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three-letter abbreviations for each airport of Pennsylvania.
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Pennsylvania is a state of the United States, which together with New
York and New Jersey form the so-called Mid - Atlantic States. It borders Ohio in
the west, Lake Erie and the Canadian state of Ontario in the northwest, New
York state in the north, New Jersey in the east, Delaware in the
southeast, Maryland in the south and West Virginia in the southwest.
Pennsylvania has a total area of approximately 119,280 square miles, and is
the fifth most populous state in the United States with 12,805,537 residents
(US Census, 2017). Pennsylvania became the second state in the union on December
12, 1787. The capital is Harrisburg, while Philadelphia is the largest city.
The Appalachians pass through the state from northwest to southeast and reach
Mount Davis at 979 meters above sea level. The western and northern part is
a plateau country, strongly cut by river valleys. Farthest southeast reaches
Pennsylvania into the coastal plain, and along Lake Erie is a narrow plain. The
eastern part is drained by the Delaware and Susquehanna rivers, the western part
of Monongahela and Allegheny, which at Pittsburgh flows into Ohio.
Philadelphia has an average temperature of 25 °C in July, 0 °C in January and
1280 millimeters of precipitation, Pittsburgh of 23 °C, -2 °C and 1067
millimeters respectively. The original vegetation was deciduous, and about half
of the acreage is still wooded, while 25 percent is agricultural land.
Of the population, 76.5 percent are considered white, 11.9 percent black and
7.3 percent Hispanic (Hispanic or Latino). About 77 percent of the population
lives in cities. The largest cities are Philadelphia and Pittsburgh. There are
universities in Pittsburgh, Philadelphia, Bethlehem and Scranton. About half of
church members are Protestants, 29 percent are Roman Catholic, while about 2
percent belong to Jewish congregations.
Pennsylvania sends two senators and 18 representatives
to Congress in Washington.
In 2005, employment was divided by 22.5 per cent in health and service, 20
per cent in commerce, transport and supplies, 13 per cent public sector, 12 per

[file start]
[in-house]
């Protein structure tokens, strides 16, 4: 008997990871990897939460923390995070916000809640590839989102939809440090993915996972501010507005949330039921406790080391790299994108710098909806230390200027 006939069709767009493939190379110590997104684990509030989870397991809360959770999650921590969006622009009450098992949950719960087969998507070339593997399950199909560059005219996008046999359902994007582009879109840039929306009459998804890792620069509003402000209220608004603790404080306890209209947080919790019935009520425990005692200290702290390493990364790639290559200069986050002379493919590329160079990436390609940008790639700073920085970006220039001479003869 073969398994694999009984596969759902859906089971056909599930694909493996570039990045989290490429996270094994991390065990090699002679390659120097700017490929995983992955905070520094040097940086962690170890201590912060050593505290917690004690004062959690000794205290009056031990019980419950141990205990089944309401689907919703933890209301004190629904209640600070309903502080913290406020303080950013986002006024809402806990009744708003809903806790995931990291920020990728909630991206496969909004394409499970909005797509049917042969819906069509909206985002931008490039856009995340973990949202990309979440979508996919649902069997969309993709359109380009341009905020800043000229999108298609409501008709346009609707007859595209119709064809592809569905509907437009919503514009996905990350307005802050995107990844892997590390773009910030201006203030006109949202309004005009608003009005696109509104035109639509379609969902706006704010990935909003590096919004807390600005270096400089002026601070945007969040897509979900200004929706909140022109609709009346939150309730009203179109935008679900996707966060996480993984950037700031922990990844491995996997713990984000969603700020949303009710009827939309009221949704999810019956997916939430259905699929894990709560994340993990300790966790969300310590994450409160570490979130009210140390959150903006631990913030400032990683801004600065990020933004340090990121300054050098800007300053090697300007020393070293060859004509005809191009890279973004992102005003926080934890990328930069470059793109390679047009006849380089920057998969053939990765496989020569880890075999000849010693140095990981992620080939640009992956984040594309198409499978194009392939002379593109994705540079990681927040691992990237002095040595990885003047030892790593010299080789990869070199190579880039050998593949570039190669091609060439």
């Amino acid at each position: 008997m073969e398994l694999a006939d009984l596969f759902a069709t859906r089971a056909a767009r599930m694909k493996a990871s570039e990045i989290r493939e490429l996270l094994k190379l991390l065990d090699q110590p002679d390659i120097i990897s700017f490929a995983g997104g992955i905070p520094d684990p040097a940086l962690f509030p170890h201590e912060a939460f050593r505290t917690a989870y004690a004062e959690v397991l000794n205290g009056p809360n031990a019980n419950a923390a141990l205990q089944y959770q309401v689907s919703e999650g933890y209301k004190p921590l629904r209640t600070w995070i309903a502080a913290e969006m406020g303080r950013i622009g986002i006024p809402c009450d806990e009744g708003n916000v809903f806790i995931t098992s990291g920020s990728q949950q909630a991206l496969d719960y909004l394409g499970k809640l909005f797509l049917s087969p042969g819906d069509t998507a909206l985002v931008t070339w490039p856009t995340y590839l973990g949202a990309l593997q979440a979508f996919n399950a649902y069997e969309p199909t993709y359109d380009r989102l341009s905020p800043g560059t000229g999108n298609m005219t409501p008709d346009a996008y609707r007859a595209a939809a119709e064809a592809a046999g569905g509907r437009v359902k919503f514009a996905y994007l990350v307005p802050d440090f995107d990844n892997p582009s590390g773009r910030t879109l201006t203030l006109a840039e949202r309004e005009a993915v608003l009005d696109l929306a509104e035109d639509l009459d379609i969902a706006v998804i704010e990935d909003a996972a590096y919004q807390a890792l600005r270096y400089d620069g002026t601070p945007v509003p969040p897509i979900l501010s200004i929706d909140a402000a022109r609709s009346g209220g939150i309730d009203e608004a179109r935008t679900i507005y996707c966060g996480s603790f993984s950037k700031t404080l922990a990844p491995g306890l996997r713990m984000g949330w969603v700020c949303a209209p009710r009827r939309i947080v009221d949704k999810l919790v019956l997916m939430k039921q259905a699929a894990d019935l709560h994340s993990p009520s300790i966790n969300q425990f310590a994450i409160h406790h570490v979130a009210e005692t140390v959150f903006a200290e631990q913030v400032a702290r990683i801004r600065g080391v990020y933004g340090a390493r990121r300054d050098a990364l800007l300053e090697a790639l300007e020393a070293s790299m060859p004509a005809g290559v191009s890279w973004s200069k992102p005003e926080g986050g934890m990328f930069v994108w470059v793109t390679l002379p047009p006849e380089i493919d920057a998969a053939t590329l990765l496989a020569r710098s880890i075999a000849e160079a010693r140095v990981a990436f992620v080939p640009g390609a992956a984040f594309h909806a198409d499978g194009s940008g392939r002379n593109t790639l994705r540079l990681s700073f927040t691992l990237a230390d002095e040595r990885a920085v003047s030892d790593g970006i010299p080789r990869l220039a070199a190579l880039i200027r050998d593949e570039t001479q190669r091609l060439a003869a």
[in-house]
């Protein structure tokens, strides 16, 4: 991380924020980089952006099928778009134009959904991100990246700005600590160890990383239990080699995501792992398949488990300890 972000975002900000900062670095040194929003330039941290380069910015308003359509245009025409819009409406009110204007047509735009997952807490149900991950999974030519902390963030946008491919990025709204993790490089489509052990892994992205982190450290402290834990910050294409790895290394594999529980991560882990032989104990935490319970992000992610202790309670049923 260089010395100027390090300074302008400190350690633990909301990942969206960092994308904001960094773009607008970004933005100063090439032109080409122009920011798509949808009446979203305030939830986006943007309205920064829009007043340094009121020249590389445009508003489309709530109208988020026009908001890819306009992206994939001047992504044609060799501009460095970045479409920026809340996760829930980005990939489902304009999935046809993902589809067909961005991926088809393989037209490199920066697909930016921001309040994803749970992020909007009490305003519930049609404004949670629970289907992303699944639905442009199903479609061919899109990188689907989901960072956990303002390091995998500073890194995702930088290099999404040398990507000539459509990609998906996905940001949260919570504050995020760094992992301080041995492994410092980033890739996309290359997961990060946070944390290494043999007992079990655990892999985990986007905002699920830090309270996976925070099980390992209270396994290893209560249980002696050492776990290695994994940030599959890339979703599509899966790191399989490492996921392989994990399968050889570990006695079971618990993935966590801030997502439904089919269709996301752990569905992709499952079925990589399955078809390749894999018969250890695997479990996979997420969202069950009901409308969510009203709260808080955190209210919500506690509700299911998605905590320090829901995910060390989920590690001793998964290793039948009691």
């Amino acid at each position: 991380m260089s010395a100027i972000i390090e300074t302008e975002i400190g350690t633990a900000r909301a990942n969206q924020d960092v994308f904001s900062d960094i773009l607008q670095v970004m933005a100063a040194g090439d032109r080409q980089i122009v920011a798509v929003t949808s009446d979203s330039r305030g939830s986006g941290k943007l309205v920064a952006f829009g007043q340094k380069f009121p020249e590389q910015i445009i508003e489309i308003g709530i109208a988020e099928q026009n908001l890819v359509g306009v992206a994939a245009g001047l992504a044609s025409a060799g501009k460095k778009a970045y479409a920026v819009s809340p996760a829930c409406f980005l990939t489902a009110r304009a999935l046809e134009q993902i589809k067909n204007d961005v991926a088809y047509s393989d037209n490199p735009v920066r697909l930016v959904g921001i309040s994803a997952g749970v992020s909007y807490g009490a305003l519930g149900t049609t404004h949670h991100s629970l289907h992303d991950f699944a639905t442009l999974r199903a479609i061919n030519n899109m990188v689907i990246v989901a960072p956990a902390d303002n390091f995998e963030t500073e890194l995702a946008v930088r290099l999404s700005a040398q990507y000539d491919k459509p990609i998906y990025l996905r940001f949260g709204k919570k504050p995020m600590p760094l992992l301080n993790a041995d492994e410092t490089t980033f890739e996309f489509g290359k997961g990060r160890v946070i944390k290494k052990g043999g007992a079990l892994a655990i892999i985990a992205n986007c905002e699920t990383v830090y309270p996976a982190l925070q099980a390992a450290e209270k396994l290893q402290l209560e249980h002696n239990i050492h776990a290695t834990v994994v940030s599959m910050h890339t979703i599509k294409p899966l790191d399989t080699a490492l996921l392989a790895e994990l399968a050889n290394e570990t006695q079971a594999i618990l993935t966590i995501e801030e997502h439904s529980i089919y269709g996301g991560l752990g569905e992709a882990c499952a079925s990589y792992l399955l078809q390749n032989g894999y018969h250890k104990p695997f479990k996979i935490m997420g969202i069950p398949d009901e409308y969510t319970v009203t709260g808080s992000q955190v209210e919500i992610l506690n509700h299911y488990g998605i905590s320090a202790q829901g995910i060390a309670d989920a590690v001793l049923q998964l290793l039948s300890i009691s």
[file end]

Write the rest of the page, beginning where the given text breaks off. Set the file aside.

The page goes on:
cent industry, 9 per cent tourist and hotel, 6 per cent finance and 4.5 per cent
in construction and construction.
Agriculture plays an important role, with meat and dairy products as the most
important agricultural products. Other products include fruits, vegetables,
wheat, corn, oats and potatoes, as well as apples and tobacco in the
Southeast. There is also considerable production of mushrooms.
Mineral production was very important and formed the basis for Pennsylvania's
industrial growth. During the peak year 1917, 178 million tonnes of coal and 100
million tonnes of anthracite were mined (largest anthracite field in the United
States). Failing markets have led to a decline in production and
relocation. Pennsylvania is perhaps the most typical "Rust Belt State". US
petroleum production started in Pennsylvania in 1859, but is now quite
small. The Hills allowed Pittsburgh to develop into the United States' largest
iron and steel center, a position that the downtown area still holds in
competition with the Chicago area.
Philadelphia is the nation's second largest port and has a rich variety of
industries. The favorable location near the major East Coast markets promotes
industrial growth, and only the state of New York surpasses it in production. In
addition to the primary metal industry, the mechanical, textile and clothing
industries are important branches. Pennsylvania is known for its many insurance
companies and banks, as well as a large publishing industry.
The first colonization of Pennsylvania originated in New Sweden. The English
King Charles 2 gave in 1681 a tract of land, encompassing most of Pennsylvania,
to the breeder William Penn, after which the state is named; Penn's forests,
from Latin silva, 'forest'.
The community was based on religious tolerance, among other things, and
many British, Irish, German and French Huguenots. Philadelphia became the
largest city in the North American colonies.
In 1852, Ole Bull attempted to found a Norwegian colony, Oleana, in
Pennsylvania. The French forts in Western Pennsylvania were conquered in the
period 1754–1763, and Pittsburgh was founded where Fort Duquesne had been. Many
of the battles of the Revolutionary War were fought in Pennsylvania. During the
American Civil War played Pennsylvania an active role, and a decisive battle,
at Gettysburg, was fought here. The development of coal and steel production in
the 19th century was at times followed by fierce labor struggles.
Pennsylvania holds a strong position in the history of the United States,
with Philadelphia as the Union's birthplace and the nation's first capital
(official capital 1783–1789, temporary capital 1790–1800). The state's name in
American daily speech, The Keystone State, the state of the state
of stone, points to Pennsylvania's central position among the 13 states
that founded the union in 1776.